Cross Infection Control

Dentist have a duty to treat all patients as potentially infective as many people carry infectious diseases without knowing, Dentist are obliged to treat HIV and Hepatitis infected patients and respect their confidentiality.
It is advised patients with transmissible spongiform encephalopathy's should be considered of a greater infection risk and treated by the hospital service.

All staff should be trained in cross-infection control and fully understand the theory behind the procedures. 

Patients must wear eye protection and disposable bibs.

Instruments should be cleaned (either manually by a nurse wearing thick gloves, with detergent, a brush and hot water) or with an ultrasonic bath (containing detergent) or an enzyme cleaner.
The instruments should then be inspected, and if debris is visible they should be cleaned again. 
The instruments should then be sterilized in an autoclave.

Work surfaces should be designated as 'clean' or 'dirty' areas and used instruments should not be placed on 'clean' surfaces.
All 'dirty' i.e. possibly contaminated surfaces should be thoroughly washed down (with detergent) and then cleaned again, with a chemical disinfectant, between each patient. 

Hand pieces should be:
Washed with detergent and warm water (with the burr in place to prevent contamination of the hand piece bearing. 

  • The burr should then be removed.
  • The headpiece should be lubricated with pressurised oil until clean oil emerges from the chuck 
  • Excess oil should then be cleaned off and the hand piece sterilised in an autoclave. (Autoclaves with a pre-sterilisation vacuum phase are recommended for hand pieces or for instruments with lumens and all instruments in pouches. (Many practices don't have vacuum autoclaves yet. If you don't have one it is better to autoclave the instruments without pouches).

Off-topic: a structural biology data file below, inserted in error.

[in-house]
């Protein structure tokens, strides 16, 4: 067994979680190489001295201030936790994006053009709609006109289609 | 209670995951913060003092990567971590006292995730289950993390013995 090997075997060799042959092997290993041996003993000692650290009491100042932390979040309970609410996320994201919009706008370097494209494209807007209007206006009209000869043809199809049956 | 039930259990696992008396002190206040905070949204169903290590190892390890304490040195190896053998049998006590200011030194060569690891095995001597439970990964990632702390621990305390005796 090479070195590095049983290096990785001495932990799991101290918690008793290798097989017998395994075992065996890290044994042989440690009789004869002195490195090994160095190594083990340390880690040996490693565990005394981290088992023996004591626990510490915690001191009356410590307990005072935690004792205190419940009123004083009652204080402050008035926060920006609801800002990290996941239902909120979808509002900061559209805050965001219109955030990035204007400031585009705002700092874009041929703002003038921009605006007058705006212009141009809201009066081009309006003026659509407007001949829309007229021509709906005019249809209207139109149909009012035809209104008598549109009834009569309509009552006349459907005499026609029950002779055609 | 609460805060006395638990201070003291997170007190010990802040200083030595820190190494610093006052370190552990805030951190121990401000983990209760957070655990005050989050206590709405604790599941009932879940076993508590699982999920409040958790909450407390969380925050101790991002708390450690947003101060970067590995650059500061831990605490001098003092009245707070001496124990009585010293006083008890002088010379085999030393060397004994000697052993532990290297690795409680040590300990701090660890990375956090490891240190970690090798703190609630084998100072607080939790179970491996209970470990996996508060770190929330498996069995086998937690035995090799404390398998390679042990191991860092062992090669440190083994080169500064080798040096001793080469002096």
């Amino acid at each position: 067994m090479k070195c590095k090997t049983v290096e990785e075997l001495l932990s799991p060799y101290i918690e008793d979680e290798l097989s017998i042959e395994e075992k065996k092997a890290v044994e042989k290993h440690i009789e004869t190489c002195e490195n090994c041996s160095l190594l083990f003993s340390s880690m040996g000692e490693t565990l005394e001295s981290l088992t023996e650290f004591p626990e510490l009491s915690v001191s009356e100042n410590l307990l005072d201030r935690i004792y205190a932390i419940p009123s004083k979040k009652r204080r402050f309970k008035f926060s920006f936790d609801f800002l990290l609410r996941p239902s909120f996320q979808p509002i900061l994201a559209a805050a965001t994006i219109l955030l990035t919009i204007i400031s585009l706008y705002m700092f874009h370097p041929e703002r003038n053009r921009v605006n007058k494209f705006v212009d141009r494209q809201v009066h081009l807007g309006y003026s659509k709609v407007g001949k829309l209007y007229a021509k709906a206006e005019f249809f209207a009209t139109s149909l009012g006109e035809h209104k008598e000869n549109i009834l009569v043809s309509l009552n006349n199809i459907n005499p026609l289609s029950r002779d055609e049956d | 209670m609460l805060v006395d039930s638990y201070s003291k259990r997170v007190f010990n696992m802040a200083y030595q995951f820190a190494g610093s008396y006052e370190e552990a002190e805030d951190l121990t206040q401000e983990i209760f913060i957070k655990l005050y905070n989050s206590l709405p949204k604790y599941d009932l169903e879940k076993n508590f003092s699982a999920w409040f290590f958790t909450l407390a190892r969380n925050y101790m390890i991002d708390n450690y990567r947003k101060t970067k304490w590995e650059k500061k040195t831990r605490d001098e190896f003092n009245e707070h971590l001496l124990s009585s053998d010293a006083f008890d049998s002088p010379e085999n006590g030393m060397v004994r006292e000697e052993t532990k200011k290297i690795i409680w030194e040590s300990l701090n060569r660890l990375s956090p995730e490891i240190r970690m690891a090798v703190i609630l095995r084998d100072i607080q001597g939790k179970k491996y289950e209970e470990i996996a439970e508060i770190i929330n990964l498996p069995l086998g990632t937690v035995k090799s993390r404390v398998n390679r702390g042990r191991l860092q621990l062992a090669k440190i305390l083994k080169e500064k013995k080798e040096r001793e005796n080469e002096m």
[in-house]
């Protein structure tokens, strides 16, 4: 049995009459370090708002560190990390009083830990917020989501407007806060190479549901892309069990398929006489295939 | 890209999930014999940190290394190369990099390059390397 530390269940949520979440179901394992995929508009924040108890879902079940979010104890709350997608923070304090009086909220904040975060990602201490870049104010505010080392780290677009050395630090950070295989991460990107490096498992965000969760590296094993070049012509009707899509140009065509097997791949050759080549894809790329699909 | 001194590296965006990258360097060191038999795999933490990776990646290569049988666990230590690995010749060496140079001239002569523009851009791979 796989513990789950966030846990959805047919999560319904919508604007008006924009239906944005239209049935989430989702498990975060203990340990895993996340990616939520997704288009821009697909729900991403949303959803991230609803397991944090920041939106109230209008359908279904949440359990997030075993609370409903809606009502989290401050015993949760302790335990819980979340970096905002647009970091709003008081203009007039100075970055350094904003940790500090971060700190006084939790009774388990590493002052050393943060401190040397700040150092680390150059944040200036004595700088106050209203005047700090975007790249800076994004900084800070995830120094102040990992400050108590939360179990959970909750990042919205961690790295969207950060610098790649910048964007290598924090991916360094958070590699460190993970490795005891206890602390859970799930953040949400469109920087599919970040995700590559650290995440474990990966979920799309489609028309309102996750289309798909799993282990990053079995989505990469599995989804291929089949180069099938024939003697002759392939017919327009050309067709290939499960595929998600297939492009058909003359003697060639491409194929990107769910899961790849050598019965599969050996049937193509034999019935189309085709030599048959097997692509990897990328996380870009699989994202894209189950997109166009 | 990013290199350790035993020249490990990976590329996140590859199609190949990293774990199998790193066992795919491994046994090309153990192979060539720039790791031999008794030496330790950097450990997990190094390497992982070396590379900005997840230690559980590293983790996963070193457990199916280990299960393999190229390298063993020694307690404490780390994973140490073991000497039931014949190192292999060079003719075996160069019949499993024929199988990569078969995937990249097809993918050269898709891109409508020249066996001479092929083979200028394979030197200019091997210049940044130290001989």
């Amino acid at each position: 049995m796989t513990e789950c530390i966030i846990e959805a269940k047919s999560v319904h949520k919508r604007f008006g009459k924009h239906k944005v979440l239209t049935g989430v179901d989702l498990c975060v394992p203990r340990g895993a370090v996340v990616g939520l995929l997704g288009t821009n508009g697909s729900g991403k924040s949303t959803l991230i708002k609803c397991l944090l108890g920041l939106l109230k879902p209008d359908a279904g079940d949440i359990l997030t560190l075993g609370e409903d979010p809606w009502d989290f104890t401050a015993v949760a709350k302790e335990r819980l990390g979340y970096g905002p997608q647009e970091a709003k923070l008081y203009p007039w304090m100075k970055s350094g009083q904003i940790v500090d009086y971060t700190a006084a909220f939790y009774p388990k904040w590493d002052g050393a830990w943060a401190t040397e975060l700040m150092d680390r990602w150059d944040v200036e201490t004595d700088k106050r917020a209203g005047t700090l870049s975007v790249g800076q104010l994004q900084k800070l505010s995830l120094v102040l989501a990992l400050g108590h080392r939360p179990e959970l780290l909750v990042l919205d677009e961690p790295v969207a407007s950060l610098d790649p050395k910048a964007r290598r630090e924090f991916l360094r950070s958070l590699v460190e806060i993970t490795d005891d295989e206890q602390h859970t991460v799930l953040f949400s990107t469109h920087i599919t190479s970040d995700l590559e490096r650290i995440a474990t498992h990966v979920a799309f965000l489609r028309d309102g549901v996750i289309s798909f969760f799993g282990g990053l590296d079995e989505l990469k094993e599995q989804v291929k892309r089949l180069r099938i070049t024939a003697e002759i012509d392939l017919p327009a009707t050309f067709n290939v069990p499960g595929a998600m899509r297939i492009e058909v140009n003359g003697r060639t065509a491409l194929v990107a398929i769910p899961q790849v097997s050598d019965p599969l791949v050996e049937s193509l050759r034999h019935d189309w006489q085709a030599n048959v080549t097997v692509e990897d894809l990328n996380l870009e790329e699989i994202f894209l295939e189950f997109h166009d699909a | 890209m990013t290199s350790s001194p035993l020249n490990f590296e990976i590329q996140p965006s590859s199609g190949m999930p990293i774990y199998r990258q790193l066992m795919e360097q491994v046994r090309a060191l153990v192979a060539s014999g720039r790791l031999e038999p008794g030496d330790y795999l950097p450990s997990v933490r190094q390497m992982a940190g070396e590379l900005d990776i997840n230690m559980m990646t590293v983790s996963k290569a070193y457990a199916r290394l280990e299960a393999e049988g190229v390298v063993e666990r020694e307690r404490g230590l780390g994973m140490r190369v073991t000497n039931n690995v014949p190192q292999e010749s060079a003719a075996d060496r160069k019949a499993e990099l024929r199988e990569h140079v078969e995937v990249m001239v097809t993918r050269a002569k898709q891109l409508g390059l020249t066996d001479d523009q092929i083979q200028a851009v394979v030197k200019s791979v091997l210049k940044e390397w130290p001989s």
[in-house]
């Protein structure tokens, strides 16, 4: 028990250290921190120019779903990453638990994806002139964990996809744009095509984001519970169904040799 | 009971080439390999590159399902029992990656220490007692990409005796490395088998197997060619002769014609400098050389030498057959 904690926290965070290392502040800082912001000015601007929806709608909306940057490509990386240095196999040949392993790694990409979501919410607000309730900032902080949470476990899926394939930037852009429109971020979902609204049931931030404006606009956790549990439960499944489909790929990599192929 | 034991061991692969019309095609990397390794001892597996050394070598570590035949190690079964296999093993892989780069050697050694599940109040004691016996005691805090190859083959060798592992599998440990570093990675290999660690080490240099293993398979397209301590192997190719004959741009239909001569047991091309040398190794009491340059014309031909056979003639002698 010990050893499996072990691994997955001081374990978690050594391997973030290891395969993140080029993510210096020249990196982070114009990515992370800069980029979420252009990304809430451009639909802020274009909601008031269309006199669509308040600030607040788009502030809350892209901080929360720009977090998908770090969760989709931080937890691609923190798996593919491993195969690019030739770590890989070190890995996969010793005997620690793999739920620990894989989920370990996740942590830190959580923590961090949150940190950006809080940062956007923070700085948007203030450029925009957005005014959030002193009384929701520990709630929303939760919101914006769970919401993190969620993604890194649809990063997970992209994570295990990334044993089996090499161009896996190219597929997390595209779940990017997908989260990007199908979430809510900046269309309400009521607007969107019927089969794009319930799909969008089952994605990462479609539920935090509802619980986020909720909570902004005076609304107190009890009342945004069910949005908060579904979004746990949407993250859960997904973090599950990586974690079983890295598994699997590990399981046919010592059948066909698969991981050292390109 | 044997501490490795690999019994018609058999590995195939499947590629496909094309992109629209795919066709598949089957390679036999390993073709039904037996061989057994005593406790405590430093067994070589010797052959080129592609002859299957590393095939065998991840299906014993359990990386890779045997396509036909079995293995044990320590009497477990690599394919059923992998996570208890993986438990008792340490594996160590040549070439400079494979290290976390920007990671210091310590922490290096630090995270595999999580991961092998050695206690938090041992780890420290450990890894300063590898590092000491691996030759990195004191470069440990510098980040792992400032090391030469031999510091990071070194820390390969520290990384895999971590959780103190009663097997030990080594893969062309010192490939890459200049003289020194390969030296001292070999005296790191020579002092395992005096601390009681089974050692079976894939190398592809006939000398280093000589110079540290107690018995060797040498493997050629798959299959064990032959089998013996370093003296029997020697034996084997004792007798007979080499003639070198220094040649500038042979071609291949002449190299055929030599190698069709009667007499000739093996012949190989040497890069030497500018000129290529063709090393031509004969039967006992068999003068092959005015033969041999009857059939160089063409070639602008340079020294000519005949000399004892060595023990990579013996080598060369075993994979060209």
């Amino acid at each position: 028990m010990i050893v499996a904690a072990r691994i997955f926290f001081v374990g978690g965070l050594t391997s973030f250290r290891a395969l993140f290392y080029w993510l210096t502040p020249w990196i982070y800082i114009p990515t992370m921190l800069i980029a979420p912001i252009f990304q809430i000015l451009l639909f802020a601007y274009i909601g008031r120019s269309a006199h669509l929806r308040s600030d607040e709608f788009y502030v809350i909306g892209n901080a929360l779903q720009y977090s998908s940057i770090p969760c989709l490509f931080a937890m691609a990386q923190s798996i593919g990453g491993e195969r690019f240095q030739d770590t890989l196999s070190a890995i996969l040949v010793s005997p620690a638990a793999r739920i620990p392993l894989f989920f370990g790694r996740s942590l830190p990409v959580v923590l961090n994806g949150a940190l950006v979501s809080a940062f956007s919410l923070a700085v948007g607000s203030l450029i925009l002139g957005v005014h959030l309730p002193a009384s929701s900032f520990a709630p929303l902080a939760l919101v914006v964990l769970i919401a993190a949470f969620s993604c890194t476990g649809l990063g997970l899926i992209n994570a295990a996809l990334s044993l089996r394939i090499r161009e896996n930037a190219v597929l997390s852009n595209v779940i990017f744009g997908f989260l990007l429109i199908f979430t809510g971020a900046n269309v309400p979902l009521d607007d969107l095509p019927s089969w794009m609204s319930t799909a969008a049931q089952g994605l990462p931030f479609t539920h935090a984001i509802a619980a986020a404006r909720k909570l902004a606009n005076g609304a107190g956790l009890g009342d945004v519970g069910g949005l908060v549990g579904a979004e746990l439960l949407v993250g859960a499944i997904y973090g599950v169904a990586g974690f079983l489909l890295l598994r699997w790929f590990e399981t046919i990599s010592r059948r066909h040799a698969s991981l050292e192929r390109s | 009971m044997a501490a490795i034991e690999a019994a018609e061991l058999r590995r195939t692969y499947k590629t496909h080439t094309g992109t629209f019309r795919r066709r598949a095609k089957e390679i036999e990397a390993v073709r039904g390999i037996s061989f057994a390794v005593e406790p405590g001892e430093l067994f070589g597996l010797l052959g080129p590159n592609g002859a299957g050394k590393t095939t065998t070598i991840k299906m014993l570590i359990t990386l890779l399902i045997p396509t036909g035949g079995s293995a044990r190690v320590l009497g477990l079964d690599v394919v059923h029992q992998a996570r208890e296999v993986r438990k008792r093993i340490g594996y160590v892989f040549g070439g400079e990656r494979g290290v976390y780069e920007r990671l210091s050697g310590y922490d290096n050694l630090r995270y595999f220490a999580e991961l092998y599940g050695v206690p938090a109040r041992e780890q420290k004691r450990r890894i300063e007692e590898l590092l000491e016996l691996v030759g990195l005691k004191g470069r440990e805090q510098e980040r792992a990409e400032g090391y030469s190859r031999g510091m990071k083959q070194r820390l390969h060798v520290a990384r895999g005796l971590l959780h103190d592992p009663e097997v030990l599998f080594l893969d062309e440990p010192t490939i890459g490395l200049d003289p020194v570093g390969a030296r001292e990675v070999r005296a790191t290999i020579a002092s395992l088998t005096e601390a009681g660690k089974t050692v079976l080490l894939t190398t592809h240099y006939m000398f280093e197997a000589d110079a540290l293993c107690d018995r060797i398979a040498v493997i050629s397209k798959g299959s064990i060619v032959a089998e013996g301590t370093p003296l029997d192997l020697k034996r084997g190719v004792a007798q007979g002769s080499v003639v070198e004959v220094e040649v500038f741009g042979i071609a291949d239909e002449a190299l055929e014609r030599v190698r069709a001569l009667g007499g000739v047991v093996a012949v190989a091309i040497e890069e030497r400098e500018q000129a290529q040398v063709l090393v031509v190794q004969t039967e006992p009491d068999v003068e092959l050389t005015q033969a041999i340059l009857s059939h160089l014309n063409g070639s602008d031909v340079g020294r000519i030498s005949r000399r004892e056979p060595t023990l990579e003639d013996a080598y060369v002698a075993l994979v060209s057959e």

Disinfection of impressions and prosthetic and orthodontic appliances
The dentist is responsible for ensuring impressions and appliances are disinfected before they are sent to the laboratory. 
Once the impression/appliance is removed from the mouth, it must be immediately rinsed under running water and then visually inspected to ensure all traces of blood and saliva have been washed off. The impression/appliance must then be placed in a bath of disinfectant (check manufacture's instructions for suitability) for the required period of time. It should then be rinsed again before packaging.

Clinical waste 

Clinical waste must be disposed of in the correct container. Sharps must be kept in a sharps box, which must be emptied when 2/3 full. 
Partly discharged local aesthetic cartridges are classified as special waste and should be stored separately from empty cartages and other sharps.
Waste amalgam and fluids from the radiograph developer also require specialized disposal.

Protective clothing
Gloves, eye protection and masks must be worn by all clinical staff when working with a patient or cleaning contaminated equipment. 
Staff uniforms should be worn (they should not be worn outside of the practice). Uniforms should be washed at 65 degrees centigrade.

Recording inoculation injuries
If someone is injured with a contaminated instrument or infected material contacts the eyes, the incident must be recorded.
If there is a reason to suspect the blood on the instrument carries Hep B, Hep C or HIV the local Primary Health Care Trust should be contacted.
The usual procedure for an injury with a contaminated injury is:

  • Encourage the injury to bleed
  • Wash the injured area with running water but do not scrub.
  • Record the incident, noting the date, the name of the person who was injured, the type of injury and the name of the patient whose blood contaminated the instrument. Every practice should have an 'accident' book for this purpose
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